Posts Tagged ‘Tech’

New platform to showcase Stanford student innovation… FoSho

Monday, July 22nd, 2013

An incredible new product is ready to launch here on campus and change the way that Stanford innovators are able to promote their work. Stanford Founder’s Showcase, or Stanford FoSho for short, is a platform designed to help Stanford developers gain recognition for their creations, let the rest of us to see the cool stuff that our fellow students are building every day, and provide dynamic, relevant content for life on the Farm. The platform will host student-built mobile apps, websites, and video, and will be available for download in the app store by the end of July.

0174_Stanford App_Fo Sho Tile_R4

Got an app? FoSho is opening its first round of submissions.

As developers know, the app store has become a sea of over 700,000 apps, each competing to get on the “featured” page to drive downloads. Without serious help in the right places, even the best apps can fail to get recognition, slowing their growth and limiting the hype they deserve. With this in mind, we envisioned a platform that was the first stop for any Stanford innovator when trying to get their creations airborne, providing valuable recognition from the Stanford community and useful feedback from the world’s techiest campus. The win-win here is tremendous: developers get to hit the ground running with their innovations and Stanford students get a sneak peek at the next generation of the world’s best apps.

The platform is designed with a built-in feedback tool for users to rate their experience, giving the developers analytics and data which provide much deeper insights than the App Store. Even cooler – users don’t have to update the app to receive and access new content, meaning new stuff goes straight into users’ hands. Once we receive and approve an app, we plug it into the platform and it appears on the user’s device in real-time.

The first two pages of the app will be split into “Around Campus” and “Developer’s Club”. All the apps and mobile sites pertaining directly to campus life will go on “Around Campus”, while other Stanford-built apps and cool stuff will go on the Developer’s Club page. We’re still working on a third page which will change all the time depending on the time of year. Fall quarter will likely include resources for frosh, football, and other autumn-y things for life at Stanford, for example.

But we need to start from somewhere. Step 1 is to scour the area for apps being built right now and launch version one of Stanford FoSho, so we are hereby opening our first round of submissions for the platform. Calling all Stanford developers: we want your apps! You can be a current student, recent grad, or anyone working on an app meant to serve the Stanford student body. Below are instructions on how to submit:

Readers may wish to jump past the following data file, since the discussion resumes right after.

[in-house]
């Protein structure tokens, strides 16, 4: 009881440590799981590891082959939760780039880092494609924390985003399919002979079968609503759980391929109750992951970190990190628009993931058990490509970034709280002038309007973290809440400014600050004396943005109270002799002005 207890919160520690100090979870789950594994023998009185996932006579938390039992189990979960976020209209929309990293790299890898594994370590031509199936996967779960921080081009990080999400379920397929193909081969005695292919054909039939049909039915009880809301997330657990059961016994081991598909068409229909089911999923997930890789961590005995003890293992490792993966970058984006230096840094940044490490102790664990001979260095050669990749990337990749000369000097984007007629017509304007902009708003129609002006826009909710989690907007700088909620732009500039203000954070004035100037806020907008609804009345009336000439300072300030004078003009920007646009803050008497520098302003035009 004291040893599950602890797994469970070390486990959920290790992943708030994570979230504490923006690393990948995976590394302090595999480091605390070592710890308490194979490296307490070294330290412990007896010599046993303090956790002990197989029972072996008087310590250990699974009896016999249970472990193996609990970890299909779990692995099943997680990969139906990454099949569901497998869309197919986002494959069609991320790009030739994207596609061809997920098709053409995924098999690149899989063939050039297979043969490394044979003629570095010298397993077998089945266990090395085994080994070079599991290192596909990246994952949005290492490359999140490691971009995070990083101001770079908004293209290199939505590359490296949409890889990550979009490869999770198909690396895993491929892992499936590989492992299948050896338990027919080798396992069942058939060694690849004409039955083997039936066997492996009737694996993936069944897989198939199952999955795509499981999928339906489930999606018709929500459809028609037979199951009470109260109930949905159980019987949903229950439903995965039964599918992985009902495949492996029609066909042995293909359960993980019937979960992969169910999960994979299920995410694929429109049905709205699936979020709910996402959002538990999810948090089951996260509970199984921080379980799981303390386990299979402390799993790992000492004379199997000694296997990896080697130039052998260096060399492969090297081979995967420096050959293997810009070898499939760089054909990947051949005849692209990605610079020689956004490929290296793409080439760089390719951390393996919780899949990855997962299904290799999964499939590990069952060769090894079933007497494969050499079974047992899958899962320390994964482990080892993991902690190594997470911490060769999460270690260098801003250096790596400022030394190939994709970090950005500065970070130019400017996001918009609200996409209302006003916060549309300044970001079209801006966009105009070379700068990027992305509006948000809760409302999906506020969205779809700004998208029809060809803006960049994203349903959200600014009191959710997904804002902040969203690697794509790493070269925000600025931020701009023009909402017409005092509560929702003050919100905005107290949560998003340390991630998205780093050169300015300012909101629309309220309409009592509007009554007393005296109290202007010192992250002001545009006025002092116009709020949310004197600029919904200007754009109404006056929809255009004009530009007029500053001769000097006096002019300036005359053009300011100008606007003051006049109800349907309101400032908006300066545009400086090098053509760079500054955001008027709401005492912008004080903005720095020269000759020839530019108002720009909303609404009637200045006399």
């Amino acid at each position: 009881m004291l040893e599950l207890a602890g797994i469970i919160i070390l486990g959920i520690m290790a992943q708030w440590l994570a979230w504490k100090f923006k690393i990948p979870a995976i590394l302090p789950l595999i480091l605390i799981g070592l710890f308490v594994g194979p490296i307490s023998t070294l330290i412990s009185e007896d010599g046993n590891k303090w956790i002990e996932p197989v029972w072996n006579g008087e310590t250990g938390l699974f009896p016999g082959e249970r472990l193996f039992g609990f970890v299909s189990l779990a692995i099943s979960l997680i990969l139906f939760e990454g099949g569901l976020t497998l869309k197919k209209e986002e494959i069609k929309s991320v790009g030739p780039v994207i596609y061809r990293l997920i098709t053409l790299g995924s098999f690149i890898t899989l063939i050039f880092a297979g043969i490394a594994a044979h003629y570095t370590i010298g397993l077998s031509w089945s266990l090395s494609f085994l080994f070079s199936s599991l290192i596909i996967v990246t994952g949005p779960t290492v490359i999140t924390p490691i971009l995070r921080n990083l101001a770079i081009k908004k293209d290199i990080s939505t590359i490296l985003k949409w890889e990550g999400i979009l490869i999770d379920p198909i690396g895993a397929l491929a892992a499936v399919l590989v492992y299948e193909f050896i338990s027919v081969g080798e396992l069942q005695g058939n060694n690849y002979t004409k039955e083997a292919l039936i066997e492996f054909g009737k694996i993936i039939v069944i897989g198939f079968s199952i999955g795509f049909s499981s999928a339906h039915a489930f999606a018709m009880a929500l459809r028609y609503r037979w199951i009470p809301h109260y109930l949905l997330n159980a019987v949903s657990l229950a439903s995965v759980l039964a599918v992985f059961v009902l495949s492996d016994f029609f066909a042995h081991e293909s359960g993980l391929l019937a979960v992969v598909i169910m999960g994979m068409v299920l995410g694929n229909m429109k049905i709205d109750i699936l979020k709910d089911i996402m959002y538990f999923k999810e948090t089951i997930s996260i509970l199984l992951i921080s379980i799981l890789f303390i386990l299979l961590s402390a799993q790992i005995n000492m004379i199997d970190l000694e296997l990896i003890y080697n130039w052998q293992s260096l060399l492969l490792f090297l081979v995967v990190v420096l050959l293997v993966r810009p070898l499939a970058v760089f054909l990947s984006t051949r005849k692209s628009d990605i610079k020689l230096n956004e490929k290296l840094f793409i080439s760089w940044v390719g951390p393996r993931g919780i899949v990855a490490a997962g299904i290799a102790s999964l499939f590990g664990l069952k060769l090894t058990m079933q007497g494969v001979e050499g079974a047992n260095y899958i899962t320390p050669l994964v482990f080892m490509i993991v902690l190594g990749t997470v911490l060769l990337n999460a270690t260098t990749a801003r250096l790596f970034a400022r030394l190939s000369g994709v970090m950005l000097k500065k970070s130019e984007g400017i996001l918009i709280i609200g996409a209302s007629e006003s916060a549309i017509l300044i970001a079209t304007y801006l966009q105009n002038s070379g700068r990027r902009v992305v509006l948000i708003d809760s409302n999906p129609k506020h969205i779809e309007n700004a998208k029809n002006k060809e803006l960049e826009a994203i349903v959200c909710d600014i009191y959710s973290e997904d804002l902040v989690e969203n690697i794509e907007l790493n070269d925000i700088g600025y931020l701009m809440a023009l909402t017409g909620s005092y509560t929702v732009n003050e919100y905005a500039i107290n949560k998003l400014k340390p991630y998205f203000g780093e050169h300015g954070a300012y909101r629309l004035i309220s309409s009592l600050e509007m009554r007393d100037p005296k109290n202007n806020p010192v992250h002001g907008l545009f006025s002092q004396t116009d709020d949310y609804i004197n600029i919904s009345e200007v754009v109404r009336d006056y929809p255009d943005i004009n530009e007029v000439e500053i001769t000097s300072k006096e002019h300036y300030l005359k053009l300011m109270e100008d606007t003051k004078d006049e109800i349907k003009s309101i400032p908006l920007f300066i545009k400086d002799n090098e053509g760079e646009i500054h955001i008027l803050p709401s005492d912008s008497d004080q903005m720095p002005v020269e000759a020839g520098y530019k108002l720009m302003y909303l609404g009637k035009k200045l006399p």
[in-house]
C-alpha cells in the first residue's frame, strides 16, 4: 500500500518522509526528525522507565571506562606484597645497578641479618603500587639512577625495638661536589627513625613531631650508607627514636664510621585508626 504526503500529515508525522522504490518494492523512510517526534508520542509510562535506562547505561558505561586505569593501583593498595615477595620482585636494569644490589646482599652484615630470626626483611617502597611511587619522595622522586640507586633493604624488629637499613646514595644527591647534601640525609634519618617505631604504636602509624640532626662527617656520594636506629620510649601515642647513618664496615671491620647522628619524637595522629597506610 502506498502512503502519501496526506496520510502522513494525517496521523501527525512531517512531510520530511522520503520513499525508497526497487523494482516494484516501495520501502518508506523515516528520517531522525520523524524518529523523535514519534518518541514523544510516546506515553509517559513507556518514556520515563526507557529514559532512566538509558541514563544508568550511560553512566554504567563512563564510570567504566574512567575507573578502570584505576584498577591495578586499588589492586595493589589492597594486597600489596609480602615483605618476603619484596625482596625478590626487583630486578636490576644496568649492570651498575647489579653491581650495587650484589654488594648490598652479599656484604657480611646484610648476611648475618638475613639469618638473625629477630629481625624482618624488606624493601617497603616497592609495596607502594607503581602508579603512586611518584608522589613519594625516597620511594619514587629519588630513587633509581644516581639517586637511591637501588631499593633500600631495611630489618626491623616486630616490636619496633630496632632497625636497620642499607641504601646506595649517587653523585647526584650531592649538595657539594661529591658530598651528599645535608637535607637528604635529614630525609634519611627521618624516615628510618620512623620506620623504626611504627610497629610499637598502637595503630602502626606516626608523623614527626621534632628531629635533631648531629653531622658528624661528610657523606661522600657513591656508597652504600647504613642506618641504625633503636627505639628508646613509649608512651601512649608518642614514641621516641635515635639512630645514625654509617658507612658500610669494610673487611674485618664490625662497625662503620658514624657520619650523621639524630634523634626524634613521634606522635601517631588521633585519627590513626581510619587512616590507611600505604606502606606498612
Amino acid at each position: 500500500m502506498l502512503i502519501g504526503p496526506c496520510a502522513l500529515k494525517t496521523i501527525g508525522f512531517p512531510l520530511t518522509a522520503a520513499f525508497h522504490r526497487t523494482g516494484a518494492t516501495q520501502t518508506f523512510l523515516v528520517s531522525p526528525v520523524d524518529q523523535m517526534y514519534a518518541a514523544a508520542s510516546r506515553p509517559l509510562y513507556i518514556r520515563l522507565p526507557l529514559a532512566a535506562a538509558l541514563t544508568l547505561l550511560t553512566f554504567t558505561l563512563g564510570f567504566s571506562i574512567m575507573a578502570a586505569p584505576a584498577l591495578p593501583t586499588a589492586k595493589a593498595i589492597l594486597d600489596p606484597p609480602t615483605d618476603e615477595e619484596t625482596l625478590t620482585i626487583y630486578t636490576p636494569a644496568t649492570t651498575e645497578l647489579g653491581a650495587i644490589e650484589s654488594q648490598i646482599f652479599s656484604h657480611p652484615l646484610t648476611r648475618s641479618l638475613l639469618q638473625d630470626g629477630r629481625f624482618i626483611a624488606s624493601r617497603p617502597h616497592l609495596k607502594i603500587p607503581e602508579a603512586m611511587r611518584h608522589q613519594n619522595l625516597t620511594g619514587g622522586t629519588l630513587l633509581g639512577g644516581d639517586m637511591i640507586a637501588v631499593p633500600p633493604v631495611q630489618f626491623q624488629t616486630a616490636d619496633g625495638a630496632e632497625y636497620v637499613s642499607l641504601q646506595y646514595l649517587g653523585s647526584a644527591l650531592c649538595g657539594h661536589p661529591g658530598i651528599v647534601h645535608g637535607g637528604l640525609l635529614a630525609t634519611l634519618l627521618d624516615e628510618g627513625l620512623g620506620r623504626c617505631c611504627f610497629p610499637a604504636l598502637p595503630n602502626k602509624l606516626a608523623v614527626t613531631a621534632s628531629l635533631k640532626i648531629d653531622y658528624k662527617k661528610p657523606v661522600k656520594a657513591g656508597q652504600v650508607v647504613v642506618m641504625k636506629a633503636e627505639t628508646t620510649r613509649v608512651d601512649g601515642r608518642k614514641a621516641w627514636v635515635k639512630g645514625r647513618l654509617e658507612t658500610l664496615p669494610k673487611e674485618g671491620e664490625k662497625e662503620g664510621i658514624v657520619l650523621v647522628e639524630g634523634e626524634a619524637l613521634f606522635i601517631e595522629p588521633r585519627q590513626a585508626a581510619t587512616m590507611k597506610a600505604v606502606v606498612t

Step 1: Like us on Facebook: https://www.facebook.com/StanfordFoSho

Step 2: Fill out this form: http://dashboard.metaneer.com/admins/sign_up?institution=14

Step 3: Wait to hear back! You will be hearing from a member of our team in the following days after completing steps 1 and 2.

If you have any other questions, want to network with us, or want to join our team, we’d love to talk. Contact us and learn more via the links below:

Email our team at: foshoteam@lists.stanford.edu

Learn more about us: https://studentaffairs.stanford.edu/fosho

Interested in joining our team? Contact the co-founders:

James Mwaura: james.mwaura88@gmail.com

Andrew Bellay: andrewbellay@gmail.com

 

Shame on you, Nicholas Thompson.

Tuesday, April 9th, 2013

This article is a response to an article on the New Yorker website.  The ideas expressed here are the opinions of the author alone, not an official opinion of the University or this publication.

Dear Mr. Thompson,

This morning you published an article entitled, “The End of Stanford?”  It is one of the most sensationalist and unsubstantiated pieces of journalism I have ever read.

“Anyone can create, edit or contribute to any page.”

You are misinformed about the Stanford of today, but you didn’t make an effort to learn more about it.  Of your 14 hyperlinks, 9 of them referenced articles from your own website.  The only reference to the stanford.edu domain was that of Synergy’s website, which publicly displays the password for its own wiki page.  See the screenshot from Synergy’s webpage at right.